Ferdinand hits the family Christmas movie bullseye
DAVID TENNANT voicing a bovine hairy Highlander called Angus who expresses his exasperation by saying ‘away, boil yer heeds, yer bunch of barmpots!’ is but one of the pleasures afforded by this 3D animated version of the celebrated children’s book about a Spanish bull who prefers flowers to fighting.
American author Munro Leaf is said to have written his 1936 classic The Story Of Ferdinand in an afternoon.
It was published during the Spanish Civil War and abhorred by some for its perceived pacifist agenda. Indeed, it remained banned in Spain until after Franco’s death, while the Nazis had it burnt, calling it ‘degenerate propaganda’.
It also happens to be a really lovely story, and Brazilian animator Carlos Saldanha (Ice Age) has, on the whole, done it proper justice here. It really doesn’t deserve to butt heads in the nation’s multiplexes with the leviathan that is Star Wars: The Last Jedi, but if you have children too young for the Force these Christmas holidays, then treat them to the Ferd.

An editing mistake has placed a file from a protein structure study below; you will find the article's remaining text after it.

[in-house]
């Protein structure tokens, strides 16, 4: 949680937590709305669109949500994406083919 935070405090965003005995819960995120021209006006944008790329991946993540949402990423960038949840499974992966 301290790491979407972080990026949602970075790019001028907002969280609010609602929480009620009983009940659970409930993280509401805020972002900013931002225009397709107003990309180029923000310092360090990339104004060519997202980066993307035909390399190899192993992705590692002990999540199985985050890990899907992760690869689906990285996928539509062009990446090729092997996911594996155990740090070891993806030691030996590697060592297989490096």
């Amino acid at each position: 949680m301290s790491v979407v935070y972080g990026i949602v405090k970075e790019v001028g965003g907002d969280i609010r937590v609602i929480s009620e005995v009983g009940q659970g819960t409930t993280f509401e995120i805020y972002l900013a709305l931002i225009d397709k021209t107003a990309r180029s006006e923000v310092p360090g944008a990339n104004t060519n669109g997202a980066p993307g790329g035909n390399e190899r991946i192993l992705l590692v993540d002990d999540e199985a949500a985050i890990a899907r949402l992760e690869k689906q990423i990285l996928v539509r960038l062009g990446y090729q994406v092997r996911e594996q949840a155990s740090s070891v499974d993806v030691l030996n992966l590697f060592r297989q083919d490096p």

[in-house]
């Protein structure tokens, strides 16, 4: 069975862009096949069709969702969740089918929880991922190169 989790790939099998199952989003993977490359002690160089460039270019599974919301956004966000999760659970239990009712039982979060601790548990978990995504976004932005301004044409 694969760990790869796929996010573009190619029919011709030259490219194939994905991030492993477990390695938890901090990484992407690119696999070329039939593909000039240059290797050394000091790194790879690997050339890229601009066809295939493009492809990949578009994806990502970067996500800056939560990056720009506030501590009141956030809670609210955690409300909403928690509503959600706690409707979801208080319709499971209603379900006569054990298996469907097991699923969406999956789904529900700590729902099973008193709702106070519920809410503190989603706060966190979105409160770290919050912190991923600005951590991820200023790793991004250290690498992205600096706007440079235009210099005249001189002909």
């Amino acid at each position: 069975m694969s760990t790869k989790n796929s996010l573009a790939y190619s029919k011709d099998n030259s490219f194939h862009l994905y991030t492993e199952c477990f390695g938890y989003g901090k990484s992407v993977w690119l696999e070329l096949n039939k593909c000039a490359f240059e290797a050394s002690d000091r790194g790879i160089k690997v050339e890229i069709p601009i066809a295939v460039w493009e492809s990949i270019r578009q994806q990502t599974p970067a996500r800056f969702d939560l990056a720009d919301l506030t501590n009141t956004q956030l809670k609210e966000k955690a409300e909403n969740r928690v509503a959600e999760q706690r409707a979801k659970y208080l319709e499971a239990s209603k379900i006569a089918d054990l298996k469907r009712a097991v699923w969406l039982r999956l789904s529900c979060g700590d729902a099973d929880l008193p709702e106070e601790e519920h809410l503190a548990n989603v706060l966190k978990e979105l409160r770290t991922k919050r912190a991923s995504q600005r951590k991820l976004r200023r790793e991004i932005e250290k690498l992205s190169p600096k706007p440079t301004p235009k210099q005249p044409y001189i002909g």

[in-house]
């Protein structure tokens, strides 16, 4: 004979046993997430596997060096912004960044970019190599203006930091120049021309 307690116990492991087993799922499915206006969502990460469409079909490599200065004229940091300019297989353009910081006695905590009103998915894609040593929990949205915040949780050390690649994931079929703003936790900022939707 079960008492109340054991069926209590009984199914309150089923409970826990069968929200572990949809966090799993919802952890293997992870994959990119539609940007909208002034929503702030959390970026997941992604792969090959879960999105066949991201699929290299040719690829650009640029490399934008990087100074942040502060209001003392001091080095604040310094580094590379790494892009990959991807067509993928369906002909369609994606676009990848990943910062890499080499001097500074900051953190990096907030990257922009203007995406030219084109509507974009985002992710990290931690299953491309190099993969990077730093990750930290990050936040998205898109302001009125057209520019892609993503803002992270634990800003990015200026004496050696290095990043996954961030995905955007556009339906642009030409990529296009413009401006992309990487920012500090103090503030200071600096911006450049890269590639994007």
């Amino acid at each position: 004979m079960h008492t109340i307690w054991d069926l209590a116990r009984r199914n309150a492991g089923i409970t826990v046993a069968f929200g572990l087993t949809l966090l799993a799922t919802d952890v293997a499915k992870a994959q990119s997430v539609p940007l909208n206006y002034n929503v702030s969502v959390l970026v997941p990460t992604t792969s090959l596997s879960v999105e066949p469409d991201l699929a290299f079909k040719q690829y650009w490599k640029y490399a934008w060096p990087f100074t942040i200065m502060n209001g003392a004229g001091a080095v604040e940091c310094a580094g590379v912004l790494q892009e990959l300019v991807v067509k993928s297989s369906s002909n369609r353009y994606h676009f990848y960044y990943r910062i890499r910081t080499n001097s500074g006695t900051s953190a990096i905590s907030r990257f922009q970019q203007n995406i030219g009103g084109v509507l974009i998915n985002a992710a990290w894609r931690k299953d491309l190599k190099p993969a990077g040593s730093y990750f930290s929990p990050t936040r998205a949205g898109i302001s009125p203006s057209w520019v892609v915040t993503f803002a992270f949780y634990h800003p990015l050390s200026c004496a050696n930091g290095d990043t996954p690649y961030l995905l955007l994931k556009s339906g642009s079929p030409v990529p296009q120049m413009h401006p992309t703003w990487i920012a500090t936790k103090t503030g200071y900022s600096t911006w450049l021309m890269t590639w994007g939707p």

In a nutshell, gentle Ferdinand escapes as a young bullock from the ‘Casa del Toro’ and grows up on a farm, adored and indulged by the farmer’s daughter. But a series of misadventures lead him back to the brutal world of bullfighting, where at first his only friend is a goat (voiced by Kate McKinnon). Unfortunately, Ferdinand (John Cena) has developed into a giant and, to his horror, is chosen by the greatest matador in Spain, El Primero, to be his valedictory adversary in the ring in Madrid.
The film doesn’t entirely solve the problem of how to sidestep the questionable morality of bullfighting, and it’s a little disconcerting to be served Spanish culture with an American accent. But, for a gorgeous sequence in a china shop alone, Ferdinand is a family film worth seeing.